Baseball is not football part XXVI

What’s more, the teams at the top of the first round didn’t seem particularly concerned with high school bonus demands in the 2011 draft. Eight of the top fourteen picks were high school players, and the Orioles and Royals took a couple of high school players with solid college commitments in Dylan Bundy (Texas) and Bubba Starling (quarterbacking Nebraska), over Anthony Rendon, the top college position player available. Both Bundy and Starling signed, as did Archie Bradley, the 7th overall pick (an unprotected selection, at that), who had a commitment to play both baseball and football at Oklahoma. In other words, it seems the only reason that top prospects are falling is because teams are overestimating how firm their commitments are, when reality suggests that a nine-figure signing bonus looks much better than selling your labor for free (and risking your health and eligibility along the way) to the NCAA.

Secondly, and more importantly, once you get past the first 15-20 picks or so, the logic breaks down entirely for the simple reason that, for as much as Bud Selig desperately wants it to be, the baseball draft just isn’t particularly analogous to the NFL draft. In the latter, teams are selecting highly developed products with the intent to have them contributing to the roster pretty much immediately. There are projects, to be sure, and there are 2nd round picks who aren’t on the active roster for much of their first two seasons, but by and large early picks are expected to at least play a marginal role on the roster from day one, if not start for their new teams in their rookie season. In baseball, on the other hand, even most college seniors spend at least some time in the minors, and the vast majority of players drafted will spend multiple seasons in the minors before making the big league roster.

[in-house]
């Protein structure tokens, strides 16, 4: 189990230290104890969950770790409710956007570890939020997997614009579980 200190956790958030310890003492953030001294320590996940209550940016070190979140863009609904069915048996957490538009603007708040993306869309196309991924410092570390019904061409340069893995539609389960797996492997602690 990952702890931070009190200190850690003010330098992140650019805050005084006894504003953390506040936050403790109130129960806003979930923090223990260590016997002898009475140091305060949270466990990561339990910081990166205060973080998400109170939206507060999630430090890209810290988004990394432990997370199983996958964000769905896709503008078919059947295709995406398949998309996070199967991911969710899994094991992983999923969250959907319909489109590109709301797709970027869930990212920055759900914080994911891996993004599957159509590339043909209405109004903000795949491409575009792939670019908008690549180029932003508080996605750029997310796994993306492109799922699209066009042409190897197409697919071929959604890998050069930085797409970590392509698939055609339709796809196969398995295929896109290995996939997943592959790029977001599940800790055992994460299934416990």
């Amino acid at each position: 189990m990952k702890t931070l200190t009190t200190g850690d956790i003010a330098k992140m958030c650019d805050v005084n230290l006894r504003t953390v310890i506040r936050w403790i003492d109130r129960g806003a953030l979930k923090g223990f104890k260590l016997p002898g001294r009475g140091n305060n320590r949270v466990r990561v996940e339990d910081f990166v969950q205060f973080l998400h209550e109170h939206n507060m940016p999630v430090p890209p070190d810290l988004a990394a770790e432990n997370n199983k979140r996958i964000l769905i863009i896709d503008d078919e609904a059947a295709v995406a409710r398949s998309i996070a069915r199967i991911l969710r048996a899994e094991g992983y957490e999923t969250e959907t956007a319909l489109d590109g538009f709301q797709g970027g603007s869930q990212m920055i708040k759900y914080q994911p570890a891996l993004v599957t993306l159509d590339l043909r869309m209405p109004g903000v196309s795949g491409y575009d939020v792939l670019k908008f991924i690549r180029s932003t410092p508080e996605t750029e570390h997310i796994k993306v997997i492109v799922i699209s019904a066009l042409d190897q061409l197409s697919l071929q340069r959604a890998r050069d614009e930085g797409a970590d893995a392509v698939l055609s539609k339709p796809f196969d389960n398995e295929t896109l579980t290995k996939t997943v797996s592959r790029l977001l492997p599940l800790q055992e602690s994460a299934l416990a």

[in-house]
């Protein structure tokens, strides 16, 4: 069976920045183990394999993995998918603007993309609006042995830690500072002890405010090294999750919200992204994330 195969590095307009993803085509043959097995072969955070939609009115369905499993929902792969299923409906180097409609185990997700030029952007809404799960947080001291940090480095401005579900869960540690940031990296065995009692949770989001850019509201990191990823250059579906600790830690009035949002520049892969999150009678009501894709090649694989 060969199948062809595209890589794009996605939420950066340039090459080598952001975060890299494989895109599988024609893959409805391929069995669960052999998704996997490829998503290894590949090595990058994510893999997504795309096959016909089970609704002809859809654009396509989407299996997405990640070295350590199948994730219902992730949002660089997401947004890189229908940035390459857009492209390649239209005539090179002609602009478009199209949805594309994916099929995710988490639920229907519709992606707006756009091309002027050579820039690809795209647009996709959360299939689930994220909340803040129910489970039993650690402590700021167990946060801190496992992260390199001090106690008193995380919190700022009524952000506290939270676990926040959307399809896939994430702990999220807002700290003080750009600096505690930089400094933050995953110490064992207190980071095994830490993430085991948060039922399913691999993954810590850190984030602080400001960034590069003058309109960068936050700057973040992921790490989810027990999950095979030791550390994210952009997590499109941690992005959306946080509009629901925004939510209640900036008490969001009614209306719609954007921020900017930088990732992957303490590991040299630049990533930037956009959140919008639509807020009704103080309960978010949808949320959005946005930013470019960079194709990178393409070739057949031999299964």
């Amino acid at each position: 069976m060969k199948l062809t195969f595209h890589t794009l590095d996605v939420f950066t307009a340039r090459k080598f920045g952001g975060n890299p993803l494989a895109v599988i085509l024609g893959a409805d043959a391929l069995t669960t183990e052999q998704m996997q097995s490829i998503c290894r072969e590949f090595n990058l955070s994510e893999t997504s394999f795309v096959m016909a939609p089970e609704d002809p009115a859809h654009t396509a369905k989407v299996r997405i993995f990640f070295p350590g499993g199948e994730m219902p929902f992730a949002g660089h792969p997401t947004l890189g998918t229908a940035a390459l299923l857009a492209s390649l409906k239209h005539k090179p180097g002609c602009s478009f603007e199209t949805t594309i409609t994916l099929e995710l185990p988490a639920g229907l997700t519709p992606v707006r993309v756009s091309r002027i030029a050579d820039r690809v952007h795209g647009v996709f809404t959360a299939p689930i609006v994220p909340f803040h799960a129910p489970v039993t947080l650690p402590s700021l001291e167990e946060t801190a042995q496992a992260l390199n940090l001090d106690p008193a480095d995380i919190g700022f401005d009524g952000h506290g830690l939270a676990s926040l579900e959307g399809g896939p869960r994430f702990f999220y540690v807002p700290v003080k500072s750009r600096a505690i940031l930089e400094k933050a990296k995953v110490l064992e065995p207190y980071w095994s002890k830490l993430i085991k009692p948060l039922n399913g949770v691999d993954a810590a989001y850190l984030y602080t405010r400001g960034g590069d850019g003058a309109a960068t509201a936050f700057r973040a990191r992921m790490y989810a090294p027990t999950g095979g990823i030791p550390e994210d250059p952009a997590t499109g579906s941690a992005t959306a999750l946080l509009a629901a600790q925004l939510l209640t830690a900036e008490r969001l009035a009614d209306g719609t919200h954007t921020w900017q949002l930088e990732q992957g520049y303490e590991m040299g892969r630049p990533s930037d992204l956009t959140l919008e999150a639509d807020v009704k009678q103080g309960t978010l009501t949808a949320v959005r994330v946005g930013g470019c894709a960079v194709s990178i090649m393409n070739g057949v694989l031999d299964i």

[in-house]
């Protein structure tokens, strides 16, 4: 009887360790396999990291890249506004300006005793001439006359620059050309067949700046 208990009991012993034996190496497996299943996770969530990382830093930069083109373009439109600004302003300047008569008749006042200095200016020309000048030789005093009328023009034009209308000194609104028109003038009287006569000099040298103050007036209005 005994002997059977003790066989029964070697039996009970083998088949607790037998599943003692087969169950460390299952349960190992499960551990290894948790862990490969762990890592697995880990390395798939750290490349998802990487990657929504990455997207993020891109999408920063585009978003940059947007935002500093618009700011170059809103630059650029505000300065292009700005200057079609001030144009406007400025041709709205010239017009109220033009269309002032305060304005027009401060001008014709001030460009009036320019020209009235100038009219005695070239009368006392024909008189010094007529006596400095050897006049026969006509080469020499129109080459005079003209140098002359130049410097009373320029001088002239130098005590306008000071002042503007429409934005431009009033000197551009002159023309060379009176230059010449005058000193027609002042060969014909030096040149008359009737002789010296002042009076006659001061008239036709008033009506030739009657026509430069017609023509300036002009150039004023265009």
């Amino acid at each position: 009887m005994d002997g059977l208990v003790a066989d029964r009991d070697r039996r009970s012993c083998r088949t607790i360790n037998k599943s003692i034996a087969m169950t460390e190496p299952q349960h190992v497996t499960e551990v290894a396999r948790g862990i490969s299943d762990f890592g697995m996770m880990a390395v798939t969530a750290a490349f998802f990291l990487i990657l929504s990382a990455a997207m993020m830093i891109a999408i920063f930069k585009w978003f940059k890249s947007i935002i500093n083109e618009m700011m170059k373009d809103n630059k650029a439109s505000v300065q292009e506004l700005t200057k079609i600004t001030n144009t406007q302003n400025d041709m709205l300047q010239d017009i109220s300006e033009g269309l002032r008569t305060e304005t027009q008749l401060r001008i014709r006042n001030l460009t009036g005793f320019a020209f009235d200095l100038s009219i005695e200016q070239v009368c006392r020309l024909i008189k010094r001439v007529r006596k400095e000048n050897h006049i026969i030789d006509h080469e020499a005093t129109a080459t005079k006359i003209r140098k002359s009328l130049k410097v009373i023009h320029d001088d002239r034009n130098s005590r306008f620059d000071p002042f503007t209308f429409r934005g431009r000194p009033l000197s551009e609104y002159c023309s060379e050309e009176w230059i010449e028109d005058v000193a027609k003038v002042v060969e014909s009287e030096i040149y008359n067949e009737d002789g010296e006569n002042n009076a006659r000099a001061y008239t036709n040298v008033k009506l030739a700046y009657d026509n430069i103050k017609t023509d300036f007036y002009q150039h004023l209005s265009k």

Because most prospects are so far from being finished prospects, drafting baseball players isn’t as simple as simply evaluating everyone’s talent level on draft day and selecting accordingly. Scouts and scouting directors have to look at a player on draft day with an eye towards what that player will become after spending a few years in the minor leagues. To that end, teams are scouting tools, trying to figure out whose flaws can’t be overcome, etc., and different teams will have different philosophies about this. Which is to say that, for 99% of the draft, there’s simply no such thing as players being picked “in order of talent,” they’re picked on the basis of what each team’s philosophy is, and what they think they can be turned into over time. That likely won’t change under the new system, the only difference is that a lot more toolsy high schoolers drafted in rounds two through ten won’t be signed by the teams that draft them, but will instead go off to play college ball. Maybe they’ll come out as more developed, safer investments, or maybe the next Matt Moore (drafted in the eighth round) will have his arm destroyed by a college coach trying to squeeze every win (and every dollar on his next contract) he can get out of the player’s time with the program.